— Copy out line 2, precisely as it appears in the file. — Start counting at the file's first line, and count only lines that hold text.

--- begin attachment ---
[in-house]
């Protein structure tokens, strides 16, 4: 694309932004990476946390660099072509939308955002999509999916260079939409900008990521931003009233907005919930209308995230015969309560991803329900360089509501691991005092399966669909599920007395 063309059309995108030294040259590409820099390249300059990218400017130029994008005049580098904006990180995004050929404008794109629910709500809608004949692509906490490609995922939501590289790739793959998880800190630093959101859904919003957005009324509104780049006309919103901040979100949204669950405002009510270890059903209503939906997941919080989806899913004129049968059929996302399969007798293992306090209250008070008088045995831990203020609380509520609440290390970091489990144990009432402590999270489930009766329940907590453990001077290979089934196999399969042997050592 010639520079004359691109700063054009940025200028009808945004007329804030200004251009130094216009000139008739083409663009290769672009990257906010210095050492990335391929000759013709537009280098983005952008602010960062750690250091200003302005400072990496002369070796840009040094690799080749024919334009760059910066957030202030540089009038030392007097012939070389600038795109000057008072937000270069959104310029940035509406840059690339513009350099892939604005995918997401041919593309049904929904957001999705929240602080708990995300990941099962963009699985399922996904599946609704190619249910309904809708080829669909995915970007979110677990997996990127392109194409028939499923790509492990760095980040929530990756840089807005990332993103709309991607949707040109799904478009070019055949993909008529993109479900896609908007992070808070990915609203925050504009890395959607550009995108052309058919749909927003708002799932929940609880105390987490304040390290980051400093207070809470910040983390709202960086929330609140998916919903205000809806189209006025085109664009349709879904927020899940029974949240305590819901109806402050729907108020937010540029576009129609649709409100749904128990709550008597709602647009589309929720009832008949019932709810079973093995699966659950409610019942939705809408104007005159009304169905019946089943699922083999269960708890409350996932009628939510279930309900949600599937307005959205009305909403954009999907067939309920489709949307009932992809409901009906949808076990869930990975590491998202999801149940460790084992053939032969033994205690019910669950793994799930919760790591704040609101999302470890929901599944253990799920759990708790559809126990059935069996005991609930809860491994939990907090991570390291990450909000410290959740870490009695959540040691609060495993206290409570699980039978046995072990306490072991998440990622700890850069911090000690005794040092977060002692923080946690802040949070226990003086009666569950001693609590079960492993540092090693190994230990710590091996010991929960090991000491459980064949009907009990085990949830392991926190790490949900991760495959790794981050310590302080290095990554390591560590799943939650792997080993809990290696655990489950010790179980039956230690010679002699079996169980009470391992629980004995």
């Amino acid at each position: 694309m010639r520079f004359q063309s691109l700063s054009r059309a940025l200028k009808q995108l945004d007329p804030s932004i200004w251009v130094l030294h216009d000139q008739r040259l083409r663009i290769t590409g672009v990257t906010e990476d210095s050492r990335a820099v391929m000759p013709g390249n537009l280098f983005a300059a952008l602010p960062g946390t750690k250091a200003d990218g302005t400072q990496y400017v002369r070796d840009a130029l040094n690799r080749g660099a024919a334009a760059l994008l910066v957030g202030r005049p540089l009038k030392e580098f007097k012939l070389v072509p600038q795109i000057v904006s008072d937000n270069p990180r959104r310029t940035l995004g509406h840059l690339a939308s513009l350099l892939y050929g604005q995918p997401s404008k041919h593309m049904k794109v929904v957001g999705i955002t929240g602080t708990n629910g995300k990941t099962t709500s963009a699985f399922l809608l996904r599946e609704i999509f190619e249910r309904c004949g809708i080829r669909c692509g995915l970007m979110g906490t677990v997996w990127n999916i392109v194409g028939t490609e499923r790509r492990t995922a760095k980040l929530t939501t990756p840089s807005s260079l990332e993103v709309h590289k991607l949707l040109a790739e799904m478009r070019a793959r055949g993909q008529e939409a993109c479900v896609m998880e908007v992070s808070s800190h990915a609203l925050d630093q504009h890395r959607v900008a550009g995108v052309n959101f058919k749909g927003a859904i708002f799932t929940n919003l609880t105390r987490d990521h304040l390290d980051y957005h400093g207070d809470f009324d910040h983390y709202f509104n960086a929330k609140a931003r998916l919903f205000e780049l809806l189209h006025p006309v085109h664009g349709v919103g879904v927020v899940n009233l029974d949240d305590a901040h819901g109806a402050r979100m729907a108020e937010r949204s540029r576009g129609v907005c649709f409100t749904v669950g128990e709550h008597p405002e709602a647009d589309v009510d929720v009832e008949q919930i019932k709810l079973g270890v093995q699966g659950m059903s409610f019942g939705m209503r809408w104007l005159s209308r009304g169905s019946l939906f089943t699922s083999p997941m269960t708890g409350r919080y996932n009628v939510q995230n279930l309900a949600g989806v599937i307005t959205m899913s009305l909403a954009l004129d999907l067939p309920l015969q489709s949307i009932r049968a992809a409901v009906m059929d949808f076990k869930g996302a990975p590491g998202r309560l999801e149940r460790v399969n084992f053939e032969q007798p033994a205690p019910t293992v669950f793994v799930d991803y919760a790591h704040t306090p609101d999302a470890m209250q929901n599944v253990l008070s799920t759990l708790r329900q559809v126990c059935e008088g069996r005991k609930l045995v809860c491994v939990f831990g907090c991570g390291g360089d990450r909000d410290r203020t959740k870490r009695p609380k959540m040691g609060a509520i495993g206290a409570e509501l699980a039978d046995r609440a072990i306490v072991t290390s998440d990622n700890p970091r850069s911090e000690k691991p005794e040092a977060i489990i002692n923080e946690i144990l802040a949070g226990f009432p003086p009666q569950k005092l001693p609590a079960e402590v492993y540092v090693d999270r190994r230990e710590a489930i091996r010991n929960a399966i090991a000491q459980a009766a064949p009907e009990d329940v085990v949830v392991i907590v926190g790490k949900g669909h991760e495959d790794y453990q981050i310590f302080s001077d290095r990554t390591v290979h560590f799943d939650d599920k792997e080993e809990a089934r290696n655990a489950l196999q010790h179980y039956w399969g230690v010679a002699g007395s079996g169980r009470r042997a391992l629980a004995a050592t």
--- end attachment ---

């Protein structure tokens, strides 16, 4: 694309932004990476946390660099072509939308955002999509999916260079939409900008990521931003009233907005919930209308995230015969309560991803329900360089509501691991005092399966669909599920007395 063309059309995108030294040259590409820099390249300059990218400017130029994008005049580098904006990180995004050929404008794109629910709500809608004949692509906490490609995922939501590289790739793959998880800190630093959101859904919003957005009324509104780049006309919103901040979100949204669950405002009510270890059903209503939906997941919080989806899913004129049968059929996302399969007798293992306090209250008070008088045995831990203020609380509520609440290390970091489990144990009432402590999270489930009766329940907590453990001077290979089934196999399969042997050592 010639520079004359691109700063054009940025200028009808945004007329804030200004251009130094216009000139008739083409663009290769672009990257906010210095050492990335391929000759013709537009280098983005952008602010960062750690250091200003302005400072990496002369070796840009040094690799080749024919334009760059910066957030202030540089009038030392007097012939070389600038795109000057008072937000270069959104310029940035509406840059690339513009350099892939604005995918997401041919593309049904929904957001999705929240602080708990995300990941099962963009699985399922996904599946609704190619249910309904809708080829669909995915970007979110677990997996990127392109194409028939499923790509492990760095980040929530990756840089807005990332993103709309991607949707040109799904478009070019055949993909008529993109479900896609908007992070808070990915609203925050504009890395959607550009995108052309058919749909927003708002799932929940609880105390987490304040390290980051400093207070809470910040983390709202960086929330609140998916919903205000809806189209006025085109664009349709879904927020899940029974949240305590819901109806402050729907108020937010540029576009129609649709409100749904128990709550008597709602647009589309929720009832008949019932709810079973093995699966659950409610019942939705809408104007005159009304169905019946089943699922083999269960708890409350996932009628939510279930309900949600599937307005959205009305909403954009999907067939309920489709949307009932992809409901009906949808076990869930990975590491998202999801149940460790084992053939032969033994205690019910669950793994799930919760790591704040609101999302470890929901599944253990799920759990708790559809126990059935069996005991609930809860491994939990907090991570390291990450909000410290959740870490009695959540040691609060495993206290409570699980039978046995072990306490072991998440990622700890850069911090000690005794040092977060002692923080946690802040949070226990003086009666569950001693609590079960492993540092090693190994230990710590091996010991929960090991000491459980064949009907009990085990949830392991926190790490949900991760495959790794981050310590302080290095990554390591560590799943939650792997080993809990290696655990489950010790179980039956230690010679002699079996169980009470391992629980004995």